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John Webster, Renaissance Dramatist

David Coleman

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Transgressive and darkly brilliant, the drama of John Webster has long been recognised as one of the crowning glories of the English Renaissance. But this apparently idiosyncratic individual, fascinated by insanity, corruption, and the macabre, was also a successful businessman, involved in trade networks beyond the theatre, and writing most of his plays in apparently amicable collaboration with a host of other dramatists. Such is the enigma of John Webster; caricatured as a pessimist obsessed with morbidity and death, Webster's true significance lies in his ability to perceive that the darkness at the heart of humanity must co-exist with the routine and the social interaction of everyday life.

John Webster, Renaissance Dramatist locates Webster's remarkable plays within the context of the culture from which they sprang. Examining the uncertain political, religious, and economic climate of Jacobean London, this book offers a guide to one of the most distinctive, yet most elusive, voices of Renaissance England. Introducing readers to both the great tragedies, The Duchess of Malfi and The White Devil, and the lesser-known works, this book explains why Webster has fascinated and horrified generations of critics and theatregoers, and argues that the relevance and resonance of Webster's drama continues to grow.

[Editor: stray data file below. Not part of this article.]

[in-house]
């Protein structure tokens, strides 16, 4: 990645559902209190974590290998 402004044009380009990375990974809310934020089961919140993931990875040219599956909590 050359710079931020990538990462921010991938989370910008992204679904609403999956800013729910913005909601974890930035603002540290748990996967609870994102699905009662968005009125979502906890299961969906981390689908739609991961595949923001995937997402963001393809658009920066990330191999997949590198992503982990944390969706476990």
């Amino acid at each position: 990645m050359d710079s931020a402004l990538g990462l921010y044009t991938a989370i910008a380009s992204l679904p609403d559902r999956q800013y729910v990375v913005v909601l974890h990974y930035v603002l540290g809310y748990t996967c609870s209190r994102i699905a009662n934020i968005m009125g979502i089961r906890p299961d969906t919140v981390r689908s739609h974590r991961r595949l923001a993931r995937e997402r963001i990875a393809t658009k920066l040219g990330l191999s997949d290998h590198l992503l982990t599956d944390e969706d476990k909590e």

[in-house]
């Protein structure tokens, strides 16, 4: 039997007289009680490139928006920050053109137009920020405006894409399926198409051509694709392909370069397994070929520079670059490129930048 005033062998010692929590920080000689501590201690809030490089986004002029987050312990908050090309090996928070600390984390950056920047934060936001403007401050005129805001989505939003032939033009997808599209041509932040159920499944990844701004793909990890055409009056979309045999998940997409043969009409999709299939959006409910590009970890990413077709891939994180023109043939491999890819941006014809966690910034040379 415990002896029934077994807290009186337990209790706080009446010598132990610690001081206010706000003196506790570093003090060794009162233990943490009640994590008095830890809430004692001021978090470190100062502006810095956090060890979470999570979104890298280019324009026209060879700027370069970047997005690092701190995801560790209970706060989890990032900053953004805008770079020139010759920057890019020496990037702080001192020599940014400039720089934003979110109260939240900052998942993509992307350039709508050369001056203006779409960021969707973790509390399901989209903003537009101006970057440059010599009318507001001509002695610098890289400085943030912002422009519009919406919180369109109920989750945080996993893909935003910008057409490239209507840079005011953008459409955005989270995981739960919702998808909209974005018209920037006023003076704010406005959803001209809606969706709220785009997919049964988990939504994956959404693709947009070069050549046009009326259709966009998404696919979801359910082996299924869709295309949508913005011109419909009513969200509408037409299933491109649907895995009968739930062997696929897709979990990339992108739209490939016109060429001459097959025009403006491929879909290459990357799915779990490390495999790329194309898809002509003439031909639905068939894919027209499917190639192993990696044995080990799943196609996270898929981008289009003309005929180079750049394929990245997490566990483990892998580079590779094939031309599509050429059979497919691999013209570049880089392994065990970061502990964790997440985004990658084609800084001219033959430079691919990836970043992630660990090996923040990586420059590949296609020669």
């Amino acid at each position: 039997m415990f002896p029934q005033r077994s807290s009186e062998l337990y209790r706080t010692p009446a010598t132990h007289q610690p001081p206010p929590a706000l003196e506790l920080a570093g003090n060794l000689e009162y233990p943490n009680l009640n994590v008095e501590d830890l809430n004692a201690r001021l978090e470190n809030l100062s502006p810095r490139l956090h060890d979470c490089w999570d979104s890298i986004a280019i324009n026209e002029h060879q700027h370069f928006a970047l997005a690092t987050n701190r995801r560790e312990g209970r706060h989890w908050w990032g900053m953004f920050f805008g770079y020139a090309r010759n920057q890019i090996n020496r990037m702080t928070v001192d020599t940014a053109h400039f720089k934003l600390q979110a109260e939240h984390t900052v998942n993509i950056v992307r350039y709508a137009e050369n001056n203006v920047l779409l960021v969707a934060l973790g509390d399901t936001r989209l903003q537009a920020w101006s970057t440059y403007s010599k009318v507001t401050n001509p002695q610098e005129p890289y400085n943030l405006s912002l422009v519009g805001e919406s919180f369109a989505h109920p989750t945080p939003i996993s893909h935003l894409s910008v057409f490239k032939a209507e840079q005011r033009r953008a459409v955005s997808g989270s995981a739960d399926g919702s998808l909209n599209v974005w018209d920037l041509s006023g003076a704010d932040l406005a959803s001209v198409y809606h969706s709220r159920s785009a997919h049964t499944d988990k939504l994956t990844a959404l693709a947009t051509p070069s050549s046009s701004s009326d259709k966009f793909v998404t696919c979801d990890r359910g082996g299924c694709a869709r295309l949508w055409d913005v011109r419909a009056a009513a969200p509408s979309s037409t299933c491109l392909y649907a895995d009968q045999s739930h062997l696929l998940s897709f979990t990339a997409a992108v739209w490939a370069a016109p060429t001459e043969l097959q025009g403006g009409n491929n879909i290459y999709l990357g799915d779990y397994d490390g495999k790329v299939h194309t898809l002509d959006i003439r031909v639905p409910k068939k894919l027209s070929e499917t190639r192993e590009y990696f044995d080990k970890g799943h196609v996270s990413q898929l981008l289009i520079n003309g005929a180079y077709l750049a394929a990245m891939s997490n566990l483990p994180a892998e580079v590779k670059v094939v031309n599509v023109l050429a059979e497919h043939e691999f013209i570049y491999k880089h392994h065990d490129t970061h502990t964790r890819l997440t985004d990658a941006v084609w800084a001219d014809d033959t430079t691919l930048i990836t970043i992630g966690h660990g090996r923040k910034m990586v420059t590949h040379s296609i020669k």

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Contents

Prologue: Webster's Aesthetic Relativism
1. A London Life
2. Textual Culture: Webster's Collaborative Drama
3. 'Changeable Stuff': The White Devil
4. 'Rich Tissue': The Duchess of Malfi
5. 'Worthy Parts': The Devil's Law-Case
6. 'Gleefully Savage': The Tragedies in Performance
7. Bibliography
Index.

About the Author

David Coleman is Lecturer in Early Modern Literature at Queen's University Belfast. He is the author of Drama and the Sacraments in Sixteenth-Century England (Palgrave Macmillan, 2007) as well as a contributor to The Literary Encyclopaedia.

Reviews

This short, accessible study of Webster will be of value to lecturers and students alike, and is testament to the growing attention to, and demand for, work on a wider range of early modern dramatists.

- Years Work in English Studies, vol 91, no 1, 2012

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